By David F. Rooney
Heather Hut owner Rita Stacey started putting out the “Closing Out Sale” signs months ago so the demise of her business is hardly news to most people in town, but having to close a store that has been in operation here for 41 years is a bittersweet pill for her to swallow.
An unforeseen confluence of events is bringing this about: the city’s changing demography, the recession and the relentless increase in business taxes.
The former chairwoman of the Chamber of Commerce and Businesswoman of the Year is synonymous with higher-end fashion in Revelstoke, drawing on a well-heeled clientele from Kelowna to Calgary. Now, however, she’s poised to lock the doors on her shop and is selling her stock at up to 70 per cent off. Her shop and second-floor home in the historic McCarty House at the corner of Mackenzie Avenue and East Third Street is up for sale. Asking price: $1.25 million. That’s down from $1.85 million.
“Nowadays sales of 20% or 30% are nothing,” Stacey said in an interview. “People want bargains — deep bargains.”
“There’s a younger crowd here now,” Stacey said. “I don’t find them that much into shopping the way my older customers used to be. They shop online or they do a lot of trading and hitting the consignment stores. They spend a lot more of their money on electronics and on going out.”
The recession plays a role, too. People are spending somewhat less on clothes than they did just a year ago. And then there are the taxes.
“The taxes here (in Revelstoke) are extremely high, particularly if you have any kind of commercial element,” Stacey said. “I’m paying around $1,050 a month. When you factor in your other overhead costs (like) your insurance, hydro, gas it all adds up. When I moved the business in here (after a fire at her previous location on Mackenzie about four years ago) it was a good move. Rents in town were skyrocketing. But the last few years the taxes and everything have just gone through the roof. I got to the point where I sat down and asked myself, ‘Why am I running a business that makes me feel as though I am working for the City?’ When you look at the way the city is changing and the way the economy is going and then add in increasing taxes it’s just too much.”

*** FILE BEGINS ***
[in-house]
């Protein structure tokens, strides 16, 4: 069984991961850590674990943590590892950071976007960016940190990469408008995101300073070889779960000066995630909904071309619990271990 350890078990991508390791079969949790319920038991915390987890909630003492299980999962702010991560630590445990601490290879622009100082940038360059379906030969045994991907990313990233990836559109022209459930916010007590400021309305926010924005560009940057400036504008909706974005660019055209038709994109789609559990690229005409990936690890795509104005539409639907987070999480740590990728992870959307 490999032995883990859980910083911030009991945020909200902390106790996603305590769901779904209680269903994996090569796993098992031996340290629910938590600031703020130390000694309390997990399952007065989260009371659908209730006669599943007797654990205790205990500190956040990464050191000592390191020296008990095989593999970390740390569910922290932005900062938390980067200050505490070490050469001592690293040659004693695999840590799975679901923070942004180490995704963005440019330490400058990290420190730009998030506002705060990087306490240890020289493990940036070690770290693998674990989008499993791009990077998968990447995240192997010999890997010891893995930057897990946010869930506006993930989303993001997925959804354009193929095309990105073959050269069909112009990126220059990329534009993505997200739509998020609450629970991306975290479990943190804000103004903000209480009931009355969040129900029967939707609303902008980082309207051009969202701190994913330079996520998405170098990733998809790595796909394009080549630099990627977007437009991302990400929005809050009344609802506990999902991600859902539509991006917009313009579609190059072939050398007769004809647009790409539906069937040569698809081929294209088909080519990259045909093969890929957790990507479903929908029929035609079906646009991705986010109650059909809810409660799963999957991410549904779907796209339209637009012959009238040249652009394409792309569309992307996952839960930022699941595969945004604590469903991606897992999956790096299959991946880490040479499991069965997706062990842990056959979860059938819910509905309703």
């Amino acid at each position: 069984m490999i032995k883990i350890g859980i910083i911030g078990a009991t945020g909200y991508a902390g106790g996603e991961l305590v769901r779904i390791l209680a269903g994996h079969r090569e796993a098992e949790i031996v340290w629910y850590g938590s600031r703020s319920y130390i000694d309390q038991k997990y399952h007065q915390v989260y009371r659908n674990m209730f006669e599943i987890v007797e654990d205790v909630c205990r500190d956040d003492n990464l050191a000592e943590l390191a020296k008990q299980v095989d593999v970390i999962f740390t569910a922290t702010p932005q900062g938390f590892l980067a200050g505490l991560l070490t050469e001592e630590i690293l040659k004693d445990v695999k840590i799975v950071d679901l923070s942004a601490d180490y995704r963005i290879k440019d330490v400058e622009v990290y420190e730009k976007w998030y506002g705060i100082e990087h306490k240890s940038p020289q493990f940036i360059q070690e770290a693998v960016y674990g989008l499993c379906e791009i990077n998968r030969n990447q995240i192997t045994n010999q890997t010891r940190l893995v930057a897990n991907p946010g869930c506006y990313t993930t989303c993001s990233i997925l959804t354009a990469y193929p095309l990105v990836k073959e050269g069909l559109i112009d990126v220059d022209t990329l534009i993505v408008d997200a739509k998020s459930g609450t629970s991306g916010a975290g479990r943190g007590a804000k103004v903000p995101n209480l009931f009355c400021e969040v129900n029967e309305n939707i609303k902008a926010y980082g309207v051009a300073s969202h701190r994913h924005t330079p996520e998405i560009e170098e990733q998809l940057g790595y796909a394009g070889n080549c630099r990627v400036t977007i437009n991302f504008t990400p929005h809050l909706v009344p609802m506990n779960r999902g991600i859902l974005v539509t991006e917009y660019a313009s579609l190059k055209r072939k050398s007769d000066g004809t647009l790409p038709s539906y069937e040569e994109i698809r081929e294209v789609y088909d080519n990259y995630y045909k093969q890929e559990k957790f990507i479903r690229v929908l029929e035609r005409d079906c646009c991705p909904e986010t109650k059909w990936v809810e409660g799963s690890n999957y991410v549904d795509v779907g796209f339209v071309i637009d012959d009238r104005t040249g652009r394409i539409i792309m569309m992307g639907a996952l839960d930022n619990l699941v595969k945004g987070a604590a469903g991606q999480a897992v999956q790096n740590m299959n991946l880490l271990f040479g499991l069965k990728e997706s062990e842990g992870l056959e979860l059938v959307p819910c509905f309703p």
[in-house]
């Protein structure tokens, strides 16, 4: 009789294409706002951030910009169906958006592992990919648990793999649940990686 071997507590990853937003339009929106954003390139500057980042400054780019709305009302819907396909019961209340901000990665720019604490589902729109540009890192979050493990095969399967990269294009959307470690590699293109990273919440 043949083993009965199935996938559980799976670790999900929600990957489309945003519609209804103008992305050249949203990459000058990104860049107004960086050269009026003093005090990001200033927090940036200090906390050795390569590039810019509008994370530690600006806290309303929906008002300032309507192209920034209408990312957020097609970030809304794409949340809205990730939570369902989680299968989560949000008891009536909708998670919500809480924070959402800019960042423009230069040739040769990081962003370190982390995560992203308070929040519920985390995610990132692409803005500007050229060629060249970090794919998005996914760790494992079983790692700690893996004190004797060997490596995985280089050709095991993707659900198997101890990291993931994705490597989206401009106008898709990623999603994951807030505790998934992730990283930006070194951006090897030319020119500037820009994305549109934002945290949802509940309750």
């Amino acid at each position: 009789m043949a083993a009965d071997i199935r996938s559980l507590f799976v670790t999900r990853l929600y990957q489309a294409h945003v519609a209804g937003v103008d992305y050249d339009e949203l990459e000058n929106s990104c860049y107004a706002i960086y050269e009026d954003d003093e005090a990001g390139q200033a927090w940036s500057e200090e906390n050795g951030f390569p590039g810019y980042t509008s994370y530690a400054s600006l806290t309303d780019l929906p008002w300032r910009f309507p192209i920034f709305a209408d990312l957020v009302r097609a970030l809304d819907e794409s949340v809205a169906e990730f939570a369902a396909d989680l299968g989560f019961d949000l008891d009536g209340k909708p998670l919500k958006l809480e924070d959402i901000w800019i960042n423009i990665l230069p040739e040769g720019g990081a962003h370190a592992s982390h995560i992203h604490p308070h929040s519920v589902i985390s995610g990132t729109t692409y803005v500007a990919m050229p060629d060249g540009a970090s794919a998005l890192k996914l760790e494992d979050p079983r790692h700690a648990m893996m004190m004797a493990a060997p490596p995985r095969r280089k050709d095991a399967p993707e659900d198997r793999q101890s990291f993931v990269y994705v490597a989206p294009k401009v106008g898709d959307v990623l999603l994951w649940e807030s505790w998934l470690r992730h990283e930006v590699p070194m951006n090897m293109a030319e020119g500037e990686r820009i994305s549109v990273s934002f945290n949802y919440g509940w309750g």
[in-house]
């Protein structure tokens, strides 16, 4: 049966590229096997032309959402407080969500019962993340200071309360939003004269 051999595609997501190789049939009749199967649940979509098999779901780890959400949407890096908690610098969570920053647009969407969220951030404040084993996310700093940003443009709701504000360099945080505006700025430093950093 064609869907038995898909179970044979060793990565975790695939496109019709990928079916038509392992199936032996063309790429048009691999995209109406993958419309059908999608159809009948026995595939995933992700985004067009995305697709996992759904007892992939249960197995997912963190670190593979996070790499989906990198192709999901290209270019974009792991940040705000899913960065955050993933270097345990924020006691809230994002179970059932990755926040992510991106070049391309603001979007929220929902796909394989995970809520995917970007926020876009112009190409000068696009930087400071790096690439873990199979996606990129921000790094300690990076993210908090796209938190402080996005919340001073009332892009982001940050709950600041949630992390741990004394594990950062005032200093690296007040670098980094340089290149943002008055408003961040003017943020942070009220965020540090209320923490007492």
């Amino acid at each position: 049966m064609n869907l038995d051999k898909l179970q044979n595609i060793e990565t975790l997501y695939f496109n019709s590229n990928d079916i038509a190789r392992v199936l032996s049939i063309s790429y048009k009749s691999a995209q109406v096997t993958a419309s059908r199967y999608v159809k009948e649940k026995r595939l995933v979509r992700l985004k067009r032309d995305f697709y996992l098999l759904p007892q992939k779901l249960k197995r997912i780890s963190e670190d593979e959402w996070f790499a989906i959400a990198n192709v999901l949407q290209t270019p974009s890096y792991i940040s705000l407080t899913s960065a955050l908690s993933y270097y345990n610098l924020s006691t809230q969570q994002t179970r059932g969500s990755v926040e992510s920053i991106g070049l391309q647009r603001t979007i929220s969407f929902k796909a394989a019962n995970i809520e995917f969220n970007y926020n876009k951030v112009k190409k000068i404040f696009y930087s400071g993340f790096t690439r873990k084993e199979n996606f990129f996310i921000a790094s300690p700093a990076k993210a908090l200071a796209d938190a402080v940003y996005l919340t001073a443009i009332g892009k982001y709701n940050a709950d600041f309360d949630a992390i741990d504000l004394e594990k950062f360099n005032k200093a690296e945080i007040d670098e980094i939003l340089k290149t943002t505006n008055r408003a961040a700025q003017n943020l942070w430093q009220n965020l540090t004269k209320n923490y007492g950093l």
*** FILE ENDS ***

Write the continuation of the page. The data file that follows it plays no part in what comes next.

Personal reasons are playing a role in Stacey’s decision, too.
“It’s time for mum (Brigitte Ortwein) to retire,” she said, adding that she would also like to spend more time with her young daughters then devoting all of her energy to a business that demands her attention 24/7. With a little more time Stacey could also explore her interest in silk painting and do “a little bit of travelling.”
“I thought there would be some regrets, but there aren’t any. I’m ready.”
Meanwhile, Stacey’s house is available to someone with imagination and an excellent work ethic.
“It would make a fabulous restaurant or a wine bar,” she said.